MIDDLEBURY, Vt. – It feels like an instant throwback to childhood—burying your hands in the sand, building mountains, rivers, and lakes. But while the sandbox in Middlebury’s geology lab offers the same tactile joy as a day at the beach, students are learning about topography, landforms, and geologic process with the help of Microsoft Xbox components.

The augmented-reality sandbox allows students to create and change topography in real time. As they move the sand around into different formations, the Xbox Kinect radar scans the top surface of the sand, then feeds the data to a computer, which in turn projects a topographic map onto the sand. Through colors and lines, the map shows elevations. So, for example, if you build a “mountain” the peak will appear red while the lower elevations show as cooler colors. Bulldoze the mountain and the colors immediately change to reflect the new elevations.

“Technology like this is very engaging,” said Assistant Professor of Geology Kristina Walowski. “It’s colorful, hands-on. So, even as the students are learning about topography and maps, which can be really dry, it’s a memorable experience, and it’s really fun!”

Walowski had seen augmented reality sandboxes at other universities and museums and wondered if it were something she could bring to Middlebury. She asked one of her students, Sam Kaelin ’19.5, to research the components and assembly process. With a grant from Middlebury’s Fund for Innovation, Kaelin constructed the sandbox and added the technology. It took a little fine tuning to get all the components working in harmony, said Kaelin, but the results have been wonderful.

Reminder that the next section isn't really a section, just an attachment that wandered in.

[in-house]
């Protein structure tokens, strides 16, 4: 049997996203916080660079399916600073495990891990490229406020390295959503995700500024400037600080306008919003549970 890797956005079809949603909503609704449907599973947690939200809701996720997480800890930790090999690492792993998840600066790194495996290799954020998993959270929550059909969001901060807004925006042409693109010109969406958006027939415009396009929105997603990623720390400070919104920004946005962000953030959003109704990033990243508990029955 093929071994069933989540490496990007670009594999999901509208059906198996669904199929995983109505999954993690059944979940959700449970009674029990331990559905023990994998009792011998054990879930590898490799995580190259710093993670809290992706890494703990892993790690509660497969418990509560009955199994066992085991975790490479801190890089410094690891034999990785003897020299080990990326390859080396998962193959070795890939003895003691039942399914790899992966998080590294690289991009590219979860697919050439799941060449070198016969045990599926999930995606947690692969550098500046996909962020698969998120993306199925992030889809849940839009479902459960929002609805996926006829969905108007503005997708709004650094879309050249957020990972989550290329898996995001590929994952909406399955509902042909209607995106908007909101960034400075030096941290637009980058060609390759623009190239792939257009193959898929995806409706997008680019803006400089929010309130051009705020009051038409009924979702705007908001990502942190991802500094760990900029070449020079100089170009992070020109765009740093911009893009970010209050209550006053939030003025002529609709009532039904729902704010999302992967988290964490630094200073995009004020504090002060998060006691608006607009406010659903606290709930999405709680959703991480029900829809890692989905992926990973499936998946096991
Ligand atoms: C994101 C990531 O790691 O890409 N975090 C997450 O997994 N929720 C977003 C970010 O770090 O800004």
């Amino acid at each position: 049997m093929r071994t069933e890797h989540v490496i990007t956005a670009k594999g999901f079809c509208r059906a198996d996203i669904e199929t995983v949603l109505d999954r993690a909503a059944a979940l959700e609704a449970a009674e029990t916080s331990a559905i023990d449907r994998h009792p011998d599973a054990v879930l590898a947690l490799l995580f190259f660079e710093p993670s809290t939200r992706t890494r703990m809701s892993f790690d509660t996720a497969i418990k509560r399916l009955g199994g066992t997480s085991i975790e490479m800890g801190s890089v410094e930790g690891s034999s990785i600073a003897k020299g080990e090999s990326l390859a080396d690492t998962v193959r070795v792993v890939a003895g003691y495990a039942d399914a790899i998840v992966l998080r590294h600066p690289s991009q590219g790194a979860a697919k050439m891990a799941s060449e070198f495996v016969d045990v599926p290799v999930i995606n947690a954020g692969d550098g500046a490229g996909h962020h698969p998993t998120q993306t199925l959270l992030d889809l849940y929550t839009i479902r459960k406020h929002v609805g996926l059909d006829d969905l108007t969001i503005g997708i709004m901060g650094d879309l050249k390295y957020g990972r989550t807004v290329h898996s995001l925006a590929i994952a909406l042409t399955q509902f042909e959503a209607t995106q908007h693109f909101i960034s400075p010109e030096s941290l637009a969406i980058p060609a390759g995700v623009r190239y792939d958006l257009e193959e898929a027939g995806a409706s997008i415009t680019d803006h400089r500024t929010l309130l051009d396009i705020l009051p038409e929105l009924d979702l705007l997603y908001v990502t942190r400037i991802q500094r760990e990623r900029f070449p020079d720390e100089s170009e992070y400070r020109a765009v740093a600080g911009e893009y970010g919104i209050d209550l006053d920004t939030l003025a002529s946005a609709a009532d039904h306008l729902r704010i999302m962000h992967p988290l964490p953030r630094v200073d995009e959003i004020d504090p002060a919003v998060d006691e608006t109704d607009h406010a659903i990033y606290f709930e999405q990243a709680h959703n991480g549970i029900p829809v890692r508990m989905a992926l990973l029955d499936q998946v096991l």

“When you see something in three dimensions, especially something you can sink your hands into, it really opens up new avenues,” said Kaelin.

Walowski says the sandbox has been a helpful tool for discussion sections and labs. Her fellow geologist, Professor Pat Manley, has used the sandbox to discuss bathymetric maps of the ocean floor. The students have also used it as an outreach tool with local elementary schoolers who are studying earth sciences.

The sandbox has a feature that allows users to make it “rain” by holding a hand out flat at a specific height above the sand. Making it rain can help students understand how watersheds work, says Walowski, as the virtual water flows down the sides of the sand mountains through various streams and rivers on its way to the lakes below.

Walowski says students are constantly asking how it might be used for researching landscapes and landscape evolution. “Right now we’re not actively using the sandbox for research, but with the creative imaginations of the students, we’re really hoping to explore the research potential of this tool in the future,” said Walowski.

Middlebury’s augmented-reality sandbox will make its public debut at the 2018 Spring Symposium at McCardell Bicentennial Hall on Friday, April 20.

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Spring Student Symposium